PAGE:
Shall we continue to sin so that grace may abound? God forbid.
Let me conclude by noting what are perhaps the biggest problems with penal substitution. One is Biblical, the other is moral. First, the Bible regularly depicts God as forgiving people. If there is anything that God does consistently throughout the Bible, it is forgive. To suggest that God cannot forgive because, having said that sin would be punished, he has no choice but to punish someone, makes sense only if one has never read the penitential psalms, nor the story of Jonah. The penal substitution view of atonement takes the metaphor of sin asdebt and literalizes it to the extent that one’s actions are viewed in terms of accounting rather than relationship. It is not surprising this is popular: in our time, debts are impersonal and most people have them, and it is easier to think of slates being wiped clean and books being balanced than a need for reconciliation. But the latter is the core element if one thinks of God in personal terms. And for God to forgive, all that the Bible suggests that God has to do isforgive.
The moral issue with penal substitution is closely connected with the points just mentioned. Despite the popularity of this image, to depict God as a judge who lets a criminal go free because he has punished someone else in their place is to depict God as unjust.
The heart of the matter is that there is a stream of Christianity that soothes the conscience of Christians about the misdeeds they do by claiming that (1) God is the only one whose forgiveness matters, and (2) this forgiveness is already available and can wipe away your debt through a miracle of divine bookkeeping. All sense that anyone is harmed by what one does (whether God or other human beings), and that that is what matters, disappears from view entirely (cp. Job 35). Again, I can understand the popularity of this view. But it isn’t popular because it is Biblical, neither is it popular because it is self-evidently true. It is popular because it makes people feel good about themselves in spite of their not following the challenging parts of the Bible that have to do with how we relate to others. I say this as someone who used to hold this view, and so my discussion of psychological motives for the popularity of this view, I am being first and foremost self-critical. Indeed, discovering that the Biblical view of sin and atonement is not that set forth in the penal substitutionary view was a key step in my ability to be self critical in precisely this way.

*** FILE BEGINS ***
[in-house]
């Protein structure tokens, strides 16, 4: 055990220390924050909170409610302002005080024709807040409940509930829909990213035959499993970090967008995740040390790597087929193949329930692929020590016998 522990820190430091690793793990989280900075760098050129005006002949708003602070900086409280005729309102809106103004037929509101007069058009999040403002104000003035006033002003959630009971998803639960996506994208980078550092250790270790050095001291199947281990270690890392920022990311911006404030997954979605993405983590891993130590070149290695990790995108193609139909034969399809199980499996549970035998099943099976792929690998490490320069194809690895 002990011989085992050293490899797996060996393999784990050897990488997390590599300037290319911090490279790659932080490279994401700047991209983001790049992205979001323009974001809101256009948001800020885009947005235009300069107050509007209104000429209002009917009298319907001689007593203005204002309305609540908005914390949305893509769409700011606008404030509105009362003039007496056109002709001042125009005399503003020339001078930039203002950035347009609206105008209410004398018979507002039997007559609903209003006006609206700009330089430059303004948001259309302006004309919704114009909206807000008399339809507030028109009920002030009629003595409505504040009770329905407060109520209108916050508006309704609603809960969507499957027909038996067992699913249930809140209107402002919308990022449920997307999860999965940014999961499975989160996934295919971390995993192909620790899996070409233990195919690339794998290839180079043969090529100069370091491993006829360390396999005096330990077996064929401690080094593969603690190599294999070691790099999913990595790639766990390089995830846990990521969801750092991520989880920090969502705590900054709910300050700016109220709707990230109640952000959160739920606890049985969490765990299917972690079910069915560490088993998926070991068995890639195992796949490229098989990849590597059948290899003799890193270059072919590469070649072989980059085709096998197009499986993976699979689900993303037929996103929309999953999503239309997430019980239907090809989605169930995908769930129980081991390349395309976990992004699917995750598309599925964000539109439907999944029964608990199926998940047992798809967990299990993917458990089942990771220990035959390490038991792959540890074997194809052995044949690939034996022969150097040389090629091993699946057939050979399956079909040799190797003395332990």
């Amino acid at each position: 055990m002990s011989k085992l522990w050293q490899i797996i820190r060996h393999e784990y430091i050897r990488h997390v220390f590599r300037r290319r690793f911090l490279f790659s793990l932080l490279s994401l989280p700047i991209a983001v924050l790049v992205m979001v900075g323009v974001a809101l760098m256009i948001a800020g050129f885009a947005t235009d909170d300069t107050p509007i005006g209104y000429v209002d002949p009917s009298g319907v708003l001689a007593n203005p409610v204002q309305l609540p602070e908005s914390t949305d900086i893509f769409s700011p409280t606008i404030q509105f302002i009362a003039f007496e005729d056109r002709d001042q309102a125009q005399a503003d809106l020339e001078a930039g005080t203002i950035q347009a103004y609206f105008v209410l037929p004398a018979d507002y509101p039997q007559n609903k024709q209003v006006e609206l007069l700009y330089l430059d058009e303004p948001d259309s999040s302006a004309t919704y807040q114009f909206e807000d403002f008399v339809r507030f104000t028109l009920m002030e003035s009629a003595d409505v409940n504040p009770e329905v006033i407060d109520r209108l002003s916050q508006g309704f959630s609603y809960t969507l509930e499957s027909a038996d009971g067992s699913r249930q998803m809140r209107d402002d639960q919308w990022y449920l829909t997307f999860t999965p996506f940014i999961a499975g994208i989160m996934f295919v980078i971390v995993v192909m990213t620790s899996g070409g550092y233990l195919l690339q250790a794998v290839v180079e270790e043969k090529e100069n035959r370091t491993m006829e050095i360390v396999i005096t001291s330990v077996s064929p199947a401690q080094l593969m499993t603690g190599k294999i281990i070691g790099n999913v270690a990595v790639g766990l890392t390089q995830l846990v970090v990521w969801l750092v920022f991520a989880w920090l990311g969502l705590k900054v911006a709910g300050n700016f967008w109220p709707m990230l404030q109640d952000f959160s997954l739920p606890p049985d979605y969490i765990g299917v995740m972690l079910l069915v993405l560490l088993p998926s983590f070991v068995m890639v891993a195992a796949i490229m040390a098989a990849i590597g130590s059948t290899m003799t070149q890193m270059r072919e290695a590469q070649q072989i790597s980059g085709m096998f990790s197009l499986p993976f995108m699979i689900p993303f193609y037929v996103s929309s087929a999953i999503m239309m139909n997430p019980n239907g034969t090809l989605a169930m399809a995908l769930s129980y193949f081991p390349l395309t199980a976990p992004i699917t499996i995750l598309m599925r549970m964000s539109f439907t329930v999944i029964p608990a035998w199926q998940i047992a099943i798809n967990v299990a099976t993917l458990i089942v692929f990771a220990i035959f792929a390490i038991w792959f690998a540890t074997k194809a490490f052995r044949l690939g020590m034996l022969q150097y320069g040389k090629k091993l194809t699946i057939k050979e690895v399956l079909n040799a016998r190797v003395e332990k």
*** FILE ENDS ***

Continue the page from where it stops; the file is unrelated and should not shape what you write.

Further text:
James McGrath - Penal Atonement is wrong
Posted 08 June 2011 - 05:41 AM
Posted 08 June 2011 - 06:50 AM
Ward, Benedicta. The Sayings of the Desert Fathers (2006), Antony 25, p. 5.
Posted 08 June 2011 - 10:17 AM
That is a ripsnorter. Bring it.
Big Jim has indeed brought it.
Posted 08 June 2011 - 04:12 PM
(BTW, Cur Deus Homo isn't technically a penal substitution text: it's about the satisfaction of honour.)
Edited by luke, 08 June 2011 - 04:12 PM.
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